Graham Dechter

Post-War Perfection
Graham Dechter
Graham Dechter: Art Pazornik.

Since his debut at age 19, Graham Dechter has rekindled a post-war jazz sound, effortlessly swinging and always in the pocket. On his latest, Major Influences, he evokes iconic names like Pass, Ellis, Farlow, and Montgomery, employing a command of technique and melodic jazz with a dash of sweet blues. We caught up with him to get the details.

Your improv style is very positive and swinging – that optimistic post-war feeling of Herb Ellis, Barney Kessel, and Joe Pass comes through.

Thanks. My guitar teachers – Jim Fox, Bob Sneider, and Larry Koonse – had a huge impact on my playing. In addition to the three you mentioned, other major influences were Wes Montgomery, Jim Hall, Freddie Green, Grant Green, Ed Bickert, and my present day hero, Peter Bernstein. Pete’s playing is unmatched.

You started on violin. How did you make the transition to guitar?
That came as a result of wanting to prove something to a bully in grade school who played guitar and made fun of me for playing violin. I wanted to learn guitar and outplay him in two weeks. I don’t know if I accomplished that, but when you’re 12 years old and someone picks on you, it can either be very debilitating or very motivating. After two weeks, I fell in love with the guitar and never looked back.

How did you discover jazz?
I grew up with jazz in our house and, after falling in love with Wes Montgomery’s Boss Guitar, I began to realize that guitar wasn’t just a rock or pop instrument, but a viable jazz one, too. As far as understanding harmony, it’s a never-ending journey. I was blessed to have great teachers who really taught me the nuts and bolts of the most-common chord progressions and how to navigate them.

Hard-bop drummer Art Blakey is suddenly hip again, and your cut “Minor Influence,” pays homage to his music.

Art Blakey is – and always will be – hip! I essentially wrote the tune as an homage not only to Art, but to many of the great musicians who came up through his Jazz Messengers, as well as the classic Blue Note recordings of the ’50s and ’60s. I was inspired by Art’s unrelenting big beat and the hard-driving sensibilities of pianist Benny Green, most notably his performance on his own tune, “Bu’s March.”

“Billy’s Dilemma” is a barnburner. How did you achieve that picking speed and cleanliness at such quick tempos?

I worked on some technique-specific exercises when I was younger, but what really got me more comfortable playing fast tempos was learning the vocabulary of great jazz horn players, pianists, and guitar players who have played at those tempos. You have to trick your mind into believing that what you’re playing is not actually “fast,” but just another tempo. The moment you make a big deal out of it, the more likely it is you’ll tense up, and that’s the absolute last thing you want to do at brisk tempos. You want to stay as relaxed as possible.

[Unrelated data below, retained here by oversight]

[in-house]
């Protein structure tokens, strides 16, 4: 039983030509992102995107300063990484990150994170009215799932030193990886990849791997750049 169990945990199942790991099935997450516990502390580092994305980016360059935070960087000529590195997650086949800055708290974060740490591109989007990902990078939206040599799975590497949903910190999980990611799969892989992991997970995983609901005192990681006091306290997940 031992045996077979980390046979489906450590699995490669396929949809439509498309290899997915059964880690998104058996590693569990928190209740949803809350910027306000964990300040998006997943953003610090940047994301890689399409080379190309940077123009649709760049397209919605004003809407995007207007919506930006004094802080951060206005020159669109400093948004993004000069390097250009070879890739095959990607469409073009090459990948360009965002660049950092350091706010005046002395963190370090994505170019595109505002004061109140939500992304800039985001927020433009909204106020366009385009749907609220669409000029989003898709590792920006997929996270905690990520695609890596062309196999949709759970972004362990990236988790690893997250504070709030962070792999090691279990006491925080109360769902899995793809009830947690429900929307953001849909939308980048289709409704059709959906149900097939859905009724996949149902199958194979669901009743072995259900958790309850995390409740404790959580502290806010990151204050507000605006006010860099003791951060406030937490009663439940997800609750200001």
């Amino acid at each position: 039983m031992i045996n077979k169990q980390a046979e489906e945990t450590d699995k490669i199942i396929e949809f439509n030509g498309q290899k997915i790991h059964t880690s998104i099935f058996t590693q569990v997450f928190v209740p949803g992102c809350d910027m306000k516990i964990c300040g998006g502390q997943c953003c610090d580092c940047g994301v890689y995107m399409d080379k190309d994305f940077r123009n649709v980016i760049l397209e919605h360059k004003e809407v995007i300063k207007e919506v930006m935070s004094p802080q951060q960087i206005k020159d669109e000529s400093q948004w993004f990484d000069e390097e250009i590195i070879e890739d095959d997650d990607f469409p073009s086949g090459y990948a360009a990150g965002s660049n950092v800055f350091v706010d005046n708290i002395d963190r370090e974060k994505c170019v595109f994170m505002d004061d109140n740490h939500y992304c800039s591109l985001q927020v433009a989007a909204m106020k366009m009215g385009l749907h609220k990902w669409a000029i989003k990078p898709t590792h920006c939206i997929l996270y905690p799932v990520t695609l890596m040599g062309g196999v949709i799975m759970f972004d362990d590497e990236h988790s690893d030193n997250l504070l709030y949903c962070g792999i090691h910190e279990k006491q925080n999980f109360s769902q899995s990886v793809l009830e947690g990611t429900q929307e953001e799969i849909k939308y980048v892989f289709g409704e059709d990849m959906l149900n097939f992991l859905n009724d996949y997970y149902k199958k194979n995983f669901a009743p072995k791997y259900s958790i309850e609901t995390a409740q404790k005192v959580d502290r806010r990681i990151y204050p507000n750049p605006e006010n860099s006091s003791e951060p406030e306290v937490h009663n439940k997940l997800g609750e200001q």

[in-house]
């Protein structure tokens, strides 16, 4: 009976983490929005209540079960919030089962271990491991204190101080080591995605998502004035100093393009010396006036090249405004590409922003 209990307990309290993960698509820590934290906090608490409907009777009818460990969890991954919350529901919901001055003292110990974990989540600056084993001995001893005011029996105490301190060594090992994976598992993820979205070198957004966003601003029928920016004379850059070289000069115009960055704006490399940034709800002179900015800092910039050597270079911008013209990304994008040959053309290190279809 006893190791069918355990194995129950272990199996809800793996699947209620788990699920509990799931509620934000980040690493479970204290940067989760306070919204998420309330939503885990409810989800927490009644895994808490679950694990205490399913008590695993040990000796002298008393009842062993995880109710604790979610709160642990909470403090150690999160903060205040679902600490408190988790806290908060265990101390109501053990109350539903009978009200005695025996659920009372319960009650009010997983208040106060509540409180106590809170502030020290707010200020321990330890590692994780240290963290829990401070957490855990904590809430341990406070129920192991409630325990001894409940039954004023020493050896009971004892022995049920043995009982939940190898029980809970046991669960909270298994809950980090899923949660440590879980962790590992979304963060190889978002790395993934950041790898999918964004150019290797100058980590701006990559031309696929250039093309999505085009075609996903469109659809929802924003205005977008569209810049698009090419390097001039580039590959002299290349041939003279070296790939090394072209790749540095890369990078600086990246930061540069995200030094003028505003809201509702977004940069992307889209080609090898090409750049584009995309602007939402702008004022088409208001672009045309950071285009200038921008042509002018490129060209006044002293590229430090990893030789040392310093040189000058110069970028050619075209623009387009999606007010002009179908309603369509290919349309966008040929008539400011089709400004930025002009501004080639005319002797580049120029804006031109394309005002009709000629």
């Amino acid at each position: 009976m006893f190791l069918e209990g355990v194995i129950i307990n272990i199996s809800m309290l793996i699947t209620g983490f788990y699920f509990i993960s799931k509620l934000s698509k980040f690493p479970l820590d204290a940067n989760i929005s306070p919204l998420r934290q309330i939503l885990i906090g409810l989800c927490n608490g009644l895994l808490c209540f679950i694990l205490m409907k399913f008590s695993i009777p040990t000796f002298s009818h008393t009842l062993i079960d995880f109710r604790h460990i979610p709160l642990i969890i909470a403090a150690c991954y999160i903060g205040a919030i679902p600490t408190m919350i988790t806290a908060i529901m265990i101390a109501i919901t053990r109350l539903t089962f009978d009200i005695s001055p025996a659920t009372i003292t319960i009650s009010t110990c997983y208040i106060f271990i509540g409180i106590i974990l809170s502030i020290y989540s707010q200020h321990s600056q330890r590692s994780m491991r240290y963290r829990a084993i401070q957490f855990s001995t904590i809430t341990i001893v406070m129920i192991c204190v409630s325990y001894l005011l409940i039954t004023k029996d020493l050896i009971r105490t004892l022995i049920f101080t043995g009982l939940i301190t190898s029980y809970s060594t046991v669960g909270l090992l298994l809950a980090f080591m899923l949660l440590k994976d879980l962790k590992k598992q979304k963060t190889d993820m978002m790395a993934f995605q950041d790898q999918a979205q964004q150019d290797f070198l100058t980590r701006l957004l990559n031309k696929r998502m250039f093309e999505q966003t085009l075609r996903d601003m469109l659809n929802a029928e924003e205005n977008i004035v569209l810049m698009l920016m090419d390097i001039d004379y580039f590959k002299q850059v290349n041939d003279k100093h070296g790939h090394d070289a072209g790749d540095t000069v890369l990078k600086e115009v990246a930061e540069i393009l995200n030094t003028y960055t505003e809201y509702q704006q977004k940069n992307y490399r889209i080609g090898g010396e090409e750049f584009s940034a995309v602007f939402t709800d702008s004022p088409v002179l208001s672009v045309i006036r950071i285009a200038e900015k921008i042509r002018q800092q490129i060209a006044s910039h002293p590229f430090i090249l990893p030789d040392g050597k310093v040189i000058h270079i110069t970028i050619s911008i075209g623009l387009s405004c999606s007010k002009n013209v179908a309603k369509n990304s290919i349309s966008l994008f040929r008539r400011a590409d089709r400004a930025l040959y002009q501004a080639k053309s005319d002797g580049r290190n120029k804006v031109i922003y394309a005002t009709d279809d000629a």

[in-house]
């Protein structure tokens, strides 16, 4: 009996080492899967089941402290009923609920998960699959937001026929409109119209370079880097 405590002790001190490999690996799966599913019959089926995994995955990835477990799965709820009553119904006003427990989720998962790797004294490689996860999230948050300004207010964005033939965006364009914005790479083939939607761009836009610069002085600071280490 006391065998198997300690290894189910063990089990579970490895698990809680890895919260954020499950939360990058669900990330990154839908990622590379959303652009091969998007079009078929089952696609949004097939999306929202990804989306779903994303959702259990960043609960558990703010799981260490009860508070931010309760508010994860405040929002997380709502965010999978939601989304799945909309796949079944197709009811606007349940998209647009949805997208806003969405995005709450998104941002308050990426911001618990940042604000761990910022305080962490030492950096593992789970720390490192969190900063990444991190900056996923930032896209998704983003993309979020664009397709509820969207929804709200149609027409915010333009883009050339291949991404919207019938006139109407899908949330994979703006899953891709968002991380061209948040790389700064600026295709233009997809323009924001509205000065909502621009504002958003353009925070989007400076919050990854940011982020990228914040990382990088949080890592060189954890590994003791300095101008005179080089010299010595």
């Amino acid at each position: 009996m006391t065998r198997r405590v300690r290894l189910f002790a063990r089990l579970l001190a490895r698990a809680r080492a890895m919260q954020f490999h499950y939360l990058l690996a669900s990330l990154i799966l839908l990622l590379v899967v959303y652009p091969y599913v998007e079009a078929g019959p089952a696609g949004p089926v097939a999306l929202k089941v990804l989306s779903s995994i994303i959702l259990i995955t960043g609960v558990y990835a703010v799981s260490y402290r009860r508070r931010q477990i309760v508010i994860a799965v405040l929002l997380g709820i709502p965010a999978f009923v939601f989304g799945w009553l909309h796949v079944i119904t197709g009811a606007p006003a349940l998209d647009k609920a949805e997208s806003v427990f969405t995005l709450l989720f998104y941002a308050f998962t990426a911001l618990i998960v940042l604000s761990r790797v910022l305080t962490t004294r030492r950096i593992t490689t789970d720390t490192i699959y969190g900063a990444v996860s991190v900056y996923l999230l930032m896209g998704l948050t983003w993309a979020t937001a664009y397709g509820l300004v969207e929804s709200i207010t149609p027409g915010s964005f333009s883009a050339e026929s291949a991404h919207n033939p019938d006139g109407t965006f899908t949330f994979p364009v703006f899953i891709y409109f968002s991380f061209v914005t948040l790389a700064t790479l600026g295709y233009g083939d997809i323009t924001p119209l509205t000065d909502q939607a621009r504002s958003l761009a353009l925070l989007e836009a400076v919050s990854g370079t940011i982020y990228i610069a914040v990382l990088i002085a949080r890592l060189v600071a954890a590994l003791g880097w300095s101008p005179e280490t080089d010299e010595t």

What gear did you use on the album?
An Andersen StreamLine 16 archtop with a John Caruthers custom single-coil pickup. Also, a ’65 Fender Vibrolux and an Xotic RC Booster for tone and EQ manipulation. I use D’Addario roundwound strings, .012-.052, but replace the E and B with a .013 and .017.

How does one make a living as a jazz guitarist?
I think it depends on who the guitarist is and what their strengths are. In training for the guitar chair in the Clayton-Hamilton Orchestra, I had to become an expert in playing rhythm a la Freddie Green in the Count Basie Orchestra. Because of this, certain artists, such as Michael Bublé, have called on me to play on their albums because they wanted that style of guitar on their recordings. The bottom line is if you set out to be the best at what you do and wind up achieving a high level of mastery, others will notice and you’ll always have work.

Classic jazz guitar is having a bit of a renaissance with fine young players like Dan Wilson and Pasquale Grasso (VG, November ’21). How does jazz guitar relate in the 21st century?

I think people will always be able to relate to and enjoy great music, no matter the genre. Pasquale and Dan – two of my favorite modern guitarists – have a timeless aesthetic to their sound and approach. I’m cut from the same cloth, but as you’ll notice, we all sound very much like ourselves. In my opinion, there’s nothing hipper and more modern than getting to experience music being created in real time, whether you’re a musician or a listener. That’s precisely what jazz is – music of the moment.

This article originally appeared in VG’s February 2022 issue. All copyrights are by the author and Vintage Guitar magazine. Unauthorized replication or use is strictly prohibited.

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